Similar to a chain effect, the continuous impact of technological disruption on the global trade system has had a relentless impact on the world’s future. Depending on one’s perspective, the fourth industrial revolution is making the future either more inclusive and efficient or an evolved era for “survival for the fittest” where it only benefits a small percentage of the world’s population.
According to a report published by Mckinsey & Company, a decade after the global financial crisis in 2008, the world economy portrayed to be on an unstoppable trend of ever-deepening globalization. The report cites the progressive international trade policies and technological shifts as primary trends that are contributing to the world’s uncertain economic future. It acknowledges that innovative technologies such as Optical Character Recognition (OCR) in addition to QR codes that trace container shipments and Radio Frequency Identification (RFID) have improved the reliability and efficiencies of international trade.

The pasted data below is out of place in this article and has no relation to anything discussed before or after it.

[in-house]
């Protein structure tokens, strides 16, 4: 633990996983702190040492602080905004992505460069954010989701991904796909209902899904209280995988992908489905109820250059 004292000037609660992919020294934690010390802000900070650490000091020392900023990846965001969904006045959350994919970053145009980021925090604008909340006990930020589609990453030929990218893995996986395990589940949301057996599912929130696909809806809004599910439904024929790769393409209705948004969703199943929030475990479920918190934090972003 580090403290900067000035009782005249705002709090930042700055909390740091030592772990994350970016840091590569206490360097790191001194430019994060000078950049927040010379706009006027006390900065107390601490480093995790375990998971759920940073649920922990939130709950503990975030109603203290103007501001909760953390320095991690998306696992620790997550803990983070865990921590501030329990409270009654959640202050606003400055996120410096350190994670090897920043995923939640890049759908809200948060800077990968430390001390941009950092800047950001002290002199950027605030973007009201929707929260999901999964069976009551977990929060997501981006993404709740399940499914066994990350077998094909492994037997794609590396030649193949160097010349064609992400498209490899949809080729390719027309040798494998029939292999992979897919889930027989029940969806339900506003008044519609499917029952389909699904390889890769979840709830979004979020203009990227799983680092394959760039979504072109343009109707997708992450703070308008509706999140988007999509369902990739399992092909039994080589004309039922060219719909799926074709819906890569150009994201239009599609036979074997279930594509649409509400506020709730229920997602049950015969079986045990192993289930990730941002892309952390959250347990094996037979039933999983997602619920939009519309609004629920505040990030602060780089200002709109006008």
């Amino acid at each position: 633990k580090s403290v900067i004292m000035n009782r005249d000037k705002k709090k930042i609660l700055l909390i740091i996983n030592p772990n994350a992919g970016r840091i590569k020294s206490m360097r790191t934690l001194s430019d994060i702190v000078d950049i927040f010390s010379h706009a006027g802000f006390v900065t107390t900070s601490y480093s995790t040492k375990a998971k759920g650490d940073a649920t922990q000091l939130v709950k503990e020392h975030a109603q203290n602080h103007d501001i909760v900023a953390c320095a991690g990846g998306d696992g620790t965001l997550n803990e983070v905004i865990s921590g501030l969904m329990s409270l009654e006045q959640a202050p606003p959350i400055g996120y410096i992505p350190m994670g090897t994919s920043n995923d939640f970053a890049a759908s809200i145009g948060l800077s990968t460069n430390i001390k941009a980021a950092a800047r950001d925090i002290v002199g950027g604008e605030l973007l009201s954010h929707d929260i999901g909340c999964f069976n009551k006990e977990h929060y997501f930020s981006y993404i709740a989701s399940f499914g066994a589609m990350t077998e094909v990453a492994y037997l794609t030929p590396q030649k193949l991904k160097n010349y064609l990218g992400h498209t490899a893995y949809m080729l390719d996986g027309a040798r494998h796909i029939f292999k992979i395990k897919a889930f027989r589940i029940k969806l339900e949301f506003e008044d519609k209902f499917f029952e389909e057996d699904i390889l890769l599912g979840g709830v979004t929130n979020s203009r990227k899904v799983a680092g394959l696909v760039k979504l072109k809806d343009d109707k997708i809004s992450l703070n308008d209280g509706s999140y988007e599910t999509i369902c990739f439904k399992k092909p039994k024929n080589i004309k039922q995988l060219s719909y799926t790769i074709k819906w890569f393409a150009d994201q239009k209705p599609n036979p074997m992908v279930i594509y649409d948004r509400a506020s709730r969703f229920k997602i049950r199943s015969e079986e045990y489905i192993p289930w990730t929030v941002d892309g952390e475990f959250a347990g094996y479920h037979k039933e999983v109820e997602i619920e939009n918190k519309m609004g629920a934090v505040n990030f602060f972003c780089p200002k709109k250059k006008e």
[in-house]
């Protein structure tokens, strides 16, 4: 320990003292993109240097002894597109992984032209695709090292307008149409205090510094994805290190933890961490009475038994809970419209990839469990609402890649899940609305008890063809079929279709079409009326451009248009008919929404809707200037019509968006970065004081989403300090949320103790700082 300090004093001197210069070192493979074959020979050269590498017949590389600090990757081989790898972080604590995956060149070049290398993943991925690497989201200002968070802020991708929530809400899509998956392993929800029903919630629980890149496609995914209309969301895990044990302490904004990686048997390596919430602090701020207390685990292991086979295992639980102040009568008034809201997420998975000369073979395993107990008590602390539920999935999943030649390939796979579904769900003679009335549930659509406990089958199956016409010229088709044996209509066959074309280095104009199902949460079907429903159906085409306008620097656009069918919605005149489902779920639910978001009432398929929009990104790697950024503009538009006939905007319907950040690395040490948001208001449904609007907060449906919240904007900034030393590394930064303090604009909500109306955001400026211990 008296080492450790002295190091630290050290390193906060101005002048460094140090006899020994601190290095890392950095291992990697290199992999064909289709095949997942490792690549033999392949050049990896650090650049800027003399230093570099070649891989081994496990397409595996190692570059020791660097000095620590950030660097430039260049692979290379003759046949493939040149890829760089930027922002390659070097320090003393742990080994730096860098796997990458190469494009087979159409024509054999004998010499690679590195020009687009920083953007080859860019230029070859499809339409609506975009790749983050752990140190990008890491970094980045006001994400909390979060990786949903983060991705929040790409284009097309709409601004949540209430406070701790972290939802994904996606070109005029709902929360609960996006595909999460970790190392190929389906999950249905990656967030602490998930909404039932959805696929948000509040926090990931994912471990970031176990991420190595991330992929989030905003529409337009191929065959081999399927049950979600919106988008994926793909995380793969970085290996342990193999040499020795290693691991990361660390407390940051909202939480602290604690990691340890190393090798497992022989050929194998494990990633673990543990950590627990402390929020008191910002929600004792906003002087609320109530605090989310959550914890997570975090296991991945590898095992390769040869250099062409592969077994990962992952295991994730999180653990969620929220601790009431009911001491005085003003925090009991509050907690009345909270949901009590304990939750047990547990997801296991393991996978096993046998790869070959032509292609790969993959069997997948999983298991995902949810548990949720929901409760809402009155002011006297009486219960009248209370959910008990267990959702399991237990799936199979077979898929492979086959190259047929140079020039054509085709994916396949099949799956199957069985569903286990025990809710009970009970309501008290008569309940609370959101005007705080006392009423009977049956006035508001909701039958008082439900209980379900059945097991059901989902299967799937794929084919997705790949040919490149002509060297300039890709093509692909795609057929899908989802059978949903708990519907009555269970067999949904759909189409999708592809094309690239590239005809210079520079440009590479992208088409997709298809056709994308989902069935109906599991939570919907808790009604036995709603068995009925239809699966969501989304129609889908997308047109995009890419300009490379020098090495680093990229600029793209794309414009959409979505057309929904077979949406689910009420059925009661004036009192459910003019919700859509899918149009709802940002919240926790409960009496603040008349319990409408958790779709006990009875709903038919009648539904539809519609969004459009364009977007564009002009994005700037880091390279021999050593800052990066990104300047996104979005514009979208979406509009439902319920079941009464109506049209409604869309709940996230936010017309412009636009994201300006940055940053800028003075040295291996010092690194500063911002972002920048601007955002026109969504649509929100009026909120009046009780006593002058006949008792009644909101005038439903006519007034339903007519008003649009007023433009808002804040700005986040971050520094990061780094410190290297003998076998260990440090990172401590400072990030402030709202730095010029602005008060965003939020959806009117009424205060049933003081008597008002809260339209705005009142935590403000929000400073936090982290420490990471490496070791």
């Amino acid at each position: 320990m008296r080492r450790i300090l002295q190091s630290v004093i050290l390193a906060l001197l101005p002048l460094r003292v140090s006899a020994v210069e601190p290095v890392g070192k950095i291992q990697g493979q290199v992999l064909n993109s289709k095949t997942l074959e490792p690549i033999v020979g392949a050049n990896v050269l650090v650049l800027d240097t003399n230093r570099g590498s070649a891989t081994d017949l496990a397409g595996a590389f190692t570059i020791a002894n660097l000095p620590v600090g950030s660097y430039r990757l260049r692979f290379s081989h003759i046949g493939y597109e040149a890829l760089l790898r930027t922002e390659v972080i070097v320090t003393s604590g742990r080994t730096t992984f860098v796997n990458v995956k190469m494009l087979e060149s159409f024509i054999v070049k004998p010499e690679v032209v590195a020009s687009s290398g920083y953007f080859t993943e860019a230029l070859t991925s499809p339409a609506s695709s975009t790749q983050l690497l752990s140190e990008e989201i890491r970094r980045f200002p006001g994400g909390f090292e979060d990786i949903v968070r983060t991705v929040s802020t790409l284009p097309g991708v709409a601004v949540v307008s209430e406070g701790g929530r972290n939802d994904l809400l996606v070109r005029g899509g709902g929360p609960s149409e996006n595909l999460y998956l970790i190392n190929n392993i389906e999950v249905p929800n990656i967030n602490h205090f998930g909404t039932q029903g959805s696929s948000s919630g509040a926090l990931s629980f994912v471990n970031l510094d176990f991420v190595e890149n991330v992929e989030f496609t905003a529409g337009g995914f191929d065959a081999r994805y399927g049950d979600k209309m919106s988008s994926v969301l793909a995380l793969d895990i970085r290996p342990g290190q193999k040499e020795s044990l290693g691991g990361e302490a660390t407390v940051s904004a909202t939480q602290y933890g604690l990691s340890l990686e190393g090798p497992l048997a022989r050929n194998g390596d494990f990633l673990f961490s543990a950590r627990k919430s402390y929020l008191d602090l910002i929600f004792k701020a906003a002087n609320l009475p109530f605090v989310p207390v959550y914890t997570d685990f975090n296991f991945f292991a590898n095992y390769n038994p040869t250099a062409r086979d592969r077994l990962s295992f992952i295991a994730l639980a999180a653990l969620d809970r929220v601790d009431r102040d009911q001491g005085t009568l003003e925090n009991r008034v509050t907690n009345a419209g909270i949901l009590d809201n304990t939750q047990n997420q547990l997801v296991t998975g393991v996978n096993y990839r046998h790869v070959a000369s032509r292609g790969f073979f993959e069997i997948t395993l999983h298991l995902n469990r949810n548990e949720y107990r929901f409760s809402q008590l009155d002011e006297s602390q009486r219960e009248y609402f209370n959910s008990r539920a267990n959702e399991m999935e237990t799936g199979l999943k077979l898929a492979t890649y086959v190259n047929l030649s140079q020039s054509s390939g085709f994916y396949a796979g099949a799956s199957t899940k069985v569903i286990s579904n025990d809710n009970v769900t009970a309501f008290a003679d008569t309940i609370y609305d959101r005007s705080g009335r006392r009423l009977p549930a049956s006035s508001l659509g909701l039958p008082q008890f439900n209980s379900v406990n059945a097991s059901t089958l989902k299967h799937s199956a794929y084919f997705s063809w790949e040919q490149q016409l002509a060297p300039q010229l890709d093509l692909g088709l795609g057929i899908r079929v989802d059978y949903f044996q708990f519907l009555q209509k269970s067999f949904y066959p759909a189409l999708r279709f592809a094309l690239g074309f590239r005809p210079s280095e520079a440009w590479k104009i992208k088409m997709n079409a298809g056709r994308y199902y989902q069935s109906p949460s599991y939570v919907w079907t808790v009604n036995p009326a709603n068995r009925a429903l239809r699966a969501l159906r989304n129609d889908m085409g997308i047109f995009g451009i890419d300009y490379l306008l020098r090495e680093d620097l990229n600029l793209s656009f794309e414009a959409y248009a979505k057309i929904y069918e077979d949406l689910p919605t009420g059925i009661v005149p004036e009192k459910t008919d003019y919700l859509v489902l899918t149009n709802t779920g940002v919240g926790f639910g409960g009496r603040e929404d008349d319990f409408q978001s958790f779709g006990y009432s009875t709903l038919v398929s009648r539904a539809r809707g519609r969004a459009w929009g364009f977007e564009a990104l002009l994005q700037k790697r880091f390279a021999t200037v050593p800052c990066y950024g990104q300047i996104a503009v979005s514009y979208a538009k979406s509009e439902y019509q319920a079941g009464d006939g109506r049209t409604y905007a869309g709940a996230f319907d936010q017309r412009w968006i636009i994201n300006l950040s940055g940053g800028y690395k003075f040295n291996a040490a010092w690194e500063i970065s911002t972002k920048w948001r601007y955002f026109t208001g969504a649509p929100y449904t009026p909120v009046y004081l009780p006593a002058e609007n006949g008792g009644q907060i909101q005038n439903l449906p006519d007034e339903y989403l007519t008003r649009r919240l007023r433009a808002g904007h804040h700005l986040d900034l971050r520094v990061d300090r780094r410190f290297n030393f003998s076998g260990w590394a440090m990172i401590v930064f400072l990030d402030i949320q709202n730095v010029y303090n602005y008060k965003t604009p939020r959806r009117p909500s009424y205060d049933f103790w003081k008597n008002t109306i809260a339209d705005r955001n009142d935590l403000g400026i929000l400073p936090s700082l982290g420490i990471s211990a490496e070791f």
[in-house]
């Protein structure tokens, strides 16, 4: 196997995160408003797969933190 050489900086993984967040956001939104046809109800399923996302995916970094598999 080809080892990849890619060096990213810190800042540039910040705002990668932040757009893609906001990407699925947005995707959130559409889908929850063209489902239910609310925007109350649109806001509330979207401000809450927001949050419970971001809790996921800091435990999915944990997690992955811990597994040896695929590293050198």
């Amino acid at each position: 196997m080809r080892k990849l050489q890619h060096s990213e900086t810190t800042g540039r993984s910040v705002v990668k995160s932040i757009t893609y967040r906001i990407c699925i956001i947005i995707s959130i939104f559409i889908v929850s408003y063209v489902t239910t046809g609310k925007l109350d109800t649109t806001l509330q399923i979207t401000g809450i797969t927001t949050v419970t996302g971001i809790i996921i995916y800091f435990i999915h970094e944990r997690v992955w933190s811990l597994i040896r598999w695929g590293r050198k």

An article by the SDG tracking website, ‘Our World in Data’ and research by Global Economic Dynamics (GED), conclude that though Comparative Advantage as per economic literature is not the sole force driving incentives to future global specialization and trade, it is relevant. The theory suggests that all nations can benefit from trade if each specializes in the production of what they are relatively best at producing. This has and will enable the availability of cheap labour, the transferability of technology, and capital in developing countries. This positively likens the world to a global village as a share of industrial production was prior and will in future be shifted from the developed world.
On the other end of the spectrum, opinions suggest that the fast incorporation of technology will rid people of employment and only benefit those who caught up to trend. Blockchain, artificial intelligence and Machine learning, e-commerce platforms, and 3D printing offer an unfair competition climate to small scale businesses. Big corporations are now employing their advantage to the disposition to vast capital to invest in technological automation. This has, in turn, reduced employment opportunities in the production sector.
All a matter of perspective, technology, data, and global trade has and will have an uncertain impact on the world’s future. This will, however, remain unknown unless explored. Change is inevitable, and as per research, the future seems promising.
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